Materials you could use
- old china plates and cups, old household tiles, scrap glass, broken mirrors
- seashells, pebbles, beach stones
- beads, buttons, marbles, dice, coins, bottle caps
- teeth, bone, jewelry, metal, glass and ceramic pieces and figurines
- typewriter keys,old watches, small metal tools, nuts and bolts
- chandelier pieces
Keep in mind that many found objects, such as bones and seashells, are porous. This means they can be stained by grout and damaged by freezing temperatures if water soaks into them. You need to seal such objects thoroughly with a tile and grout sealer.
- Tile stores, flooring outlets and home improvement centers: ask the managers for broken and discontinued tiles.
- Look around the dumpsters at home improvement centers or tile shops for damaged discards.
- Neighborhood construction dumpsters and home renovations.
- Search your garage and those of your friends and family.
- Thrift stores and garage sales.
- Craigslist-check the free listings.
- Discarded stained glass pieces from glass artists.
- Recycled Glass Tiles
Recycled Glass Tiles at The Craft Kit
Americans alone throw away enough glass bottles every two weeks to fill a 1,350 ft skyscraper. The current craze for recycled glass tiles in architectural circles is thus a small step for mankind – literally. What was considered trash not so long ago, is now being used to "beautify" bathroom and shower walls and floors, kitchen backsplashes, and even swimming pools. Users say bathroom floors tiled with recycled glass is a treat for the feet.
Our Ottoman Collection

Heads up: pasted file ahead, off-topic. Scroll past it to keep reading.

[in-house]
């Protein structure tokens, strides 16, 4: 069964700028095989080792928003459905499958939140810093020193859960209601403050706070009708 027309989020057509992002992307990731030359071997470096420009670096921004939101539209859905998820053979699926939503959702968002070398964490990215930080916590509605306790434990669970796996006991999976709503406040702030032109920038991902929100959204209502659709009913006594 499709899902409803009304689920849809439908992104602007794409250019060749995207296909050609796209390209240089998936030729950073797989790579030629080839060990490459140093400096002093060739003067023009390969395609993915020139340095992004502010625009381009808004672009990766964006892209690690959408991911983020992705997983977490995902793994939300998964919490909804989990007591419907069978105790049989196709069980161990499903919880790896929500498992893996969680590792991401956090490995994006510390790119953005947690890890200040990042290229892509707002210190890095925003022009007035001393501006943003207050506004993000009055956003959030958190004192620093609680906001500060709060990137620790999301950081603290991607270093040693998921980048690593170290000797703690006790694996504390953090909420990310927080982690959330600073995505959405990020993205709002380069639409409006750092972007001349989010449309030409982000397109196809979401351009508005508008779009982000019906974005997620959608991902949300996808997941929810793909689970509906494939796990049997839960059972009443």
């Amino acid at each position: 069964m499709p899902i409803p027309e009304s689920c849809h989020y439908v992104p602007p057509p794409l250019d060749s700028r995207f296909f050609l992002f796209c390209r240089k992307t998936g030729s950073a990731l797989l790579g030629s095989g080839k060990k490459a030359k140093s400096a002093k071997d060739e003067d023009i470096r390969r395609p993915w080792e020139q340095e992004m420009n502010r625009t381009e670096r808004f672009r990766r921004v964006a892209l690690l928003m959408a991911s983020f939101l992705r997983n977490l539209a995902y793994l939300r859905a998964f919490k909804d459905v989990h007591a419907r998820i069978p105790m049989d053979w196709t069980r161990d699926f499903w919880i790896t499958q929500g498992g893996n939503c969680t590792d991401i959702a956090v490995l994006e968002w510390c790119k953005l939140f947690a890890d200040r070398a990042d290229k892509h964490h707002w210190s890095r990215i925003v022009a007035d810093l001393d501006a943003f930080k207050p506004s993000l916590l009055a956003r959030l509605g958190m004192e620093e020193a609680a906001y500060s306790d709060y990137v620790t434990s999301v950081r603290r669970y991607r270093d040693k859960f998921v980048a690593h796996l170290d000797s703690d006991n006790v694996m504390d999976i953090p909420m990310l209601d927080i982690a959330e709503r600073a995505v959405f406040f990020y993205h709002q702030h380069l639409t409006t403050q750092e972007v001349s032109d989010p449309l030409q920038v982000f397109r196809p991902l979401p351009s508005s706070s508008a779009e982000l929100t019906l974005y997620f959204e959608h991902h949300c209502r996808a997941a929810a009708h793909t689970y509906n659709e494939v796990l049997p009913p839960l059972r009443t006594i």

At the Craft Kit, we are stocking increasing quantities of tiles made in Turkey: our new Ottoman sintered glass collection. These are created by heating colored glass powder and pouring it into molds. This produces a through-color effect. The tiles have a luscious smoothness, greater translucency and a more hand-crafted appearance than other glass tiles. They have been described elsewhere as subtle ‘eye candy’, each piece looking like jewellery.
The Ottoman tiles are made from 98% to 100% recycled materials. Some contain non-recycled coloring material, but many are made with natural mineral oxides. They are stamped individually and annealed through a linear kiln and are exceptionally strong and durable, with excellent colourfastness in extreme weather exposure (UVA- and frost-resistant). Some have a trendy matte, non-slip finish with straight edges for minimal grout space. They cut easily and accurately with wheeled nippers, with minimal crumbling or waste.
The iridized line has a mother of pearl finish with slightly rounded edges for texture. The smooth, even surface reflects and refracts light to produce vivid colour and life, and the range of shades and tones make it an excellent choice for all levels of mosaic. Each tile is 12mm² and 4mm thick.
Our latest and most innovative products yet are petals made from moulded, sintered, recycled glass in a mix of 2 sizes - the same as our bestselling ceramic petals. Both are slightly convex due to the pooling of glass and are approximately 5mm high. We have a lovely range of colors.
Check out these links
Or you can always get in touch with us as the craft kit. we love giving advice, seein